Canadian Blogger eh
July 14 2015
Thankful for France! Today is their national day!
So many kinds of brushes, round brushes, flat brushes, flat-tipped brushes, fan brushes, flat wash brushes, bell-shaped brushes, thin brushes, thick brushes. Brush hairs made out of sable, squirrel, mongoose, goat, ox, imitation sable, hair blend, synthetic, pony, bristle. Brush sizes from 10/0 to 36 or whatever. Wide brushes are sized in inches, 1 inch wide, 2 inch wide, etc. What does it all mean?
The number system is not consistent among manufactures, no standards here! I have a very thin round number 4, that is a lot smaller than another manufactures number 1 round.
- take up more paint than flat brushes
- have a pointed tip
- able to paint in any direction
- paints fine or thick strokes
- take up less paint than round brushes
- more accurate for drawing contours
- many different types flat tipped, filbert, or bell-shaped
- Flat tipped
- easy to control because they yield predictable results
- ideal for straight lines and outlines
- fine lines and points easily achieved – touch paper with the right angle corner of the brush tip
- brush hairs arranged in an arching shape
- also known as cat’s tongue
- combines the usefulness of both the flat and round brushes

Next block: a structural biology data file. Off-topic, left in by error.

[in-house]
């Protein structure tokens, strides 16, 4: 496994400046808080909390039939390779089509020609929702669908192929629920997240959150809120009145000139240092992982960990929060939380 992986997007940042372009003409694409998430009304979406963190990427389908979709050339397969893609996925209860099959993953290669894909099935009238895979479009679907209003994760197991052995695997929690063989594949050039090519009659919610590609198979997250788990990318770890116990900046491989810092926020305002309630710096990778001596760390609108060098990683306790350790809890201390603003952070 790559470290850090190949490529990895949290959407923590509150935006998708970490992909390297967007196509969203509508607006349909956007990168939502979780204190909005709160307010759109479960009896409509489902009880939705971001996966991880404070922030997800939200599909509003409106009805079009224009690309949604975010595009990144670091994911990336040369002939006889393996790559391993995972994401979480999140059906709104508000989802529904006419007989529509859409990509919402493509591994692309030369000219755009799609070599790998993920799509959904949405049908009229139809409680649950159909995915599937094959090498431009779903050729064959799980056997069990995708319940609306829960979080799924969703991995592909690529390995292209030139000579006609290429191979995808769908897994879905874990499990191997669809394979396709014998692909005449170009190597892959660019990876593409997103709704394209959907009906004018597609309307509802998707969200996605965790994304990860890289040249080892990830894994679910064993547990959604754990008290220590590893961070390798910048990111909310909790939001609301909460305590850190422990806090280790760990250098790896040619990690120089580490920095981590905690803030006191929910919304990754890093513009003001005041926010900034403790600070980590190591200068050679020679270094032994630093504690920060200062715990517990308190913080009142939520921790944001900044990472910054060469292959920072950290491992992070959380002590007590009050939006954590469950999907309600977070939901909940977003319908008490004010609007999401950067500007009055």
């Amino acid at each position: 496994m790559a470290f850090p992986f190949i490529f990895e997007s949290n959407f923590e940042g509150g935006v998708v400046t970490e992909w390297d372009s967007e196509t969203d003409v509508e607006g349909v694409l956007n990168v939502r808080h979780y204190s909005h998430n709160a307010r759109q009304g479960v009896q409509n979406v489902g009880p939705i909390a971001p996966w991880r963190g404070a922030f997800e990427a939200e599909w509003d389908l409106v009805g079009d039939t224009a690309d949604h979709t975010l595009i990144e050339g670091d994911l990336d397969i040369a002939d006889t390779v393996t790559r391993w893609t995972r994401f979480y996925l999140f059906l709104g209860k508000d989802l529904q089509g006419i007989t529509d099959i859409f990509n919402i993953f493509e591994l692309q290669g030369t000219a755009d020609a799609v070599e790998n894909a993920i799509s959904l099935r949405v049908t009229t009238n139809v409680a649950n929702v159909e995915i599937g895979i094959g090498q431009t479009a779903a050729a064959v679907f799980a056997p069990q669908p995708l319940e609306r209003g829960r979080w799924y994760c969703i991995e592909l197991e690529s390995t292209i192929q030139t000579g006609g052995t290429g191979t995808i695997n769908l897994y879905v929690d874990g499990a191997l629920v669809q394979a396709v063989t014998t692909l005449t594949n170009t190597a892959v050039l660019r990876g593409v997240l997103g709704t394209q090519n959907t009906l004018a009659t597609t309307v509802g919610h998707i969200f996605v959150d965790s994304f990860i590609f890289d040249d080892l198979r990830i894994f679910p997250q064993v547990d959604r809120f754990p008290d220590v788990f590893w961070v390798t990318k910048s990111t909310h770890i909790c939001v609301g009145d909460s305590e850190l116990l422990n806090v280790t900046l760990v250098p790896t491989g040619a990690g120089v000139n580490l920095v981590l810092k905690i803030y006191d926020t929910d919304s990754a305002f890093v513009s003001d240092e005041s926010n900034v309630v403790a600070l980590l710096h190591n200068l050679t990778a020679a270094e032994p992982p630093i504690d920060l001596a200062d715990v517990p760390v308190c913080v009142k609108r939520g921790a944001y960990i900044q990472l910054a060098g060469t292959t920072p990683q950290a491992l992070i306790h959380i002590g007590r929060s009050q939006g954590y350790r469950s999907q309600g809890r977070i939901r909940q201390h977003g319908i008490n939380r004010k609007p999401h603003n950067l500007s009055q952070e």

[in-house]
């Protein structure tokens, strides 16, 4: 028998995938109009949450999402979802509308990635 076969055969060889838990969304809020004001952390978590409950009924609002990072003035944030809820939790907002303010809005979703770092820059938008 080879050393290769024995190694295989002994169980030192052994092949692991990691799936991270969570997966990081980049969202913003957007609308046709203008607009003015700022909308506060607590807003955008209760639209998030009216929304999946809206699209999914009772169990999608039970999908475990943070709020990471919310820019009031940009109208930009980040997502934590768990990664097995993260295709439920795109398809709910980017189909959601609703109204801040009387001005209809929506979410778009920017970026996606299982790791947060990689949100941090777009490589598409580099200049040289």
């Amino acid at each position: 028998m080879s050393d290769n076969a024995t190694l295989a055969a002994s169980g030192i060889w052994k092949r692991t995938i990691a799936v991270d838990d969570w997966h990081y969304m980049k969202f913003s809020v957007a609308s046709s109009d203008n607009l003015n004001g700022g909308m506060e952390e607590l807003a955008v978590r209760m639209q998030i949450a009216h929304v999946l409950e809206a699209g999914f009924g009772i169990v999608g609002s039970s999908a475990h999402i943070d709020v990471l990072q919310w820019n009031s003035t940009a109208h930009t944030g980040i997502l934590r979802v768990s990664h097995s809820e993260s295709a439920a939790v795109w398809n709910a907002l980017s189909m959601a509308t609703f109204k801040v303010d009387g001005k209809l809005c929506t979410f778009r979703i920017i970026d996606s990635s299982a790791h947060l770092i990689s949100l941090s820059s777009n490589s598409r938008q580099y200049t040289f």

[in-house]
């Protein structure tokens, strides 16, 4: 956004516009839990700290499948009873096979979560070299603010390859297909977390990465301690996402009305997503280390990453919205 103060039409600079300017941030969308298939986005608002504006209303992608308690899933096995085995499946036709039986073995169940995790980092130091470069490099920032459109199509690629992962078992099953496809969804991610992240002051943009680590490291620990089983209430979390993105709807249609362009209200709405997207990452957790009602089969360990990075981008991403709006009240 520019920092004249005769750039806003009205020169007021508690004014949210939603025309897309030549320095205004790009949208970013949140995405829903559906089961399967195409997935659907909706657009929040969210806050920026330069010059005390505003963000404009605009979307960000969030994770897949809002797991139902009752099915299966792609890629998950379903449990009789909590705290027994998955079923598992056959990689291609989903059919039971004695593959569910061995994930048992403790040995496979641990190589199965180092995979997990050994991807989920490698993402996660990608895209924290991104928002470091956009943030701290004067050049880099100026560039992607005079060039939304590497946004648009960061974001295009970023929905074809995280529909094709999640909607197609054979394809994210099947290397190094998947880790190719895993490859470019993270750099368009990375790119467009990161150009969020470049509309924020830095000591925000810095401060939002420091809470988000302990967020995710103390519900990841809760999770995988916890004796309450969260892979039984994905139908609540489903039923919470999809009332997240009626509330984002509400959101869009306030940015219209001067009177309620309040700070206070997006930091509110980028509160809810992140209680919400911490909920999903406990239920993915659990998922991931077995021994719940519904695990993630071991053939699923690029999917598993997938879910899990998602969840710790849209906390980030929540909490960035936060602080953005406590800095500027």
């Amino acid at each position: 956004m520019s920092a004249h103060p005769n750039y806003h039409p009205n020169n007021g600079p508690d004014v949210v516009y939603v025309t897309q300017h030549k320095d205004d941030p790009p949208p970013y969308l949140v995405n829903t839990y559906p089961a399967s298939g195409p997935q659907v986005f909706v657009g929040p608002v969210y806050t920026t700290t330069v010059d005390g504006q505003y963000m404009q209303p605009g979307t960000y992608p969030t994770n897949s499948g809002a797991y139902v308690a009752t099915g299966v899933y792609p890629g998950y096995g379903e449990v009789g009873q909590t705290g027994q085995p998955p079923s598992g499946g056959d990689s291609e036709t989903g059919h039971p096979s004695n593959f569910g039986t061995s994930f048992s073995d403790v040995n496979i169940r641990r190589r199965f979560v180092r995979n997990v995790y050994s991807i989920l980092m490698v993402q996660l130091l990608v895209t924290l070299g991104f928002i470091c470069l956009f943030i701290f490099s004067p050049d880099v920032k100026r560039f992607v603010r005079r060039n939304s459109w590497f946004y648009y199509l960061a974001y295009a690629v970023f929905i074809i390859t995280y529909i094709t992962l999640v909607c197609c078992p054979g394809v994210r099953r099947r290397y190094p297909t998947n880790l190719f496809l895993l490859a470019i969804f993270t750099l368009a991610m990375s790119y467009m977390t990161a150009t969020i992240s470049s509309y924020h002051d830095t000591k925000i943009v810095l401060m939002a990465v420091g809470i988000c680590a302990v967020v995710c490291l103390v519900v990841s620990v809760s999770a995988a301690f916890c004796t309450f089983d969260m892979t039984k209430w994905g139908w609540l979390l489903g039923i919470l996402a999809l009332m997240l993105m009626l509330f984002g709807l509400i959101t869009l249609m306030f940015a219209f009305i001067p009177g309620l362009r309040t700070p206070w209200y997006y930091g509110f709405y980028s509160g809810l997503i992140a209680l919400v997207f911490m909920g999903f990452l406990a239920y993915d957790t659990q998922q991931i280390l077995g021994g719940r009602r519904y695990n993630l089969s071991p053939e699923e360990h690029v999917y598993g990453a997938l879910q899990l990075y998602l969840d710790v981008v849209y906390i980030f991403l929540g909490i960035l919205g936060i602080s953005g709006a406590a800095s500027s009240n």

- its tip can paint like a round brush
- if brush held almost parallel to the paper, it acts like a flat brush
- can be used for detailed work or for covering large areas
- a flat brush cut so the ends do not come to a point
- used for applying brood brushstrokes and covering large areas
- used for washes as it can hold lots of water
- Flat tipped
- Fan brushes:
- are the shape of a fan
- used for blending to obtain an even transition between colours
- Flat wash:
- used for painting large areas – background or wash
- when painting finished used to apply varnish
Cleaning brushes – I like using acrylic and water colour paint as water is an easy clean up. While painting, I leave my brushes in water. Do not leave your brushes sitting in water for long periods, as it will splay the bristles. Remove excess paint with a palette knife, rinse the brush in warm water, reshape brush hairs, dry with the brush end sitting up.
There are products you may buy – brush cleaner and preserver. I have not tried any of these products at this point.
I painted this picture this morning with acrylic paint on vellum Bristol 14″ x 17″ 100 lb. paper. I’m calling it “Football – anyone” spring/summer 2015
- always clean and reshape your brushes after each use
- keep your brushes in water when painting with acrylic or water colour
- never leave brushes in water jar for long periods
Buy the best quality brushes you can afford. Once you have your brushes, play with them and see what they can do. You don’t need all the sizes of brushes, truly there is not much difference between a number 8 and 9 round. Buy brushes from different manufactures, and different brush hair types, just to get a feel for the differences. Happy painting!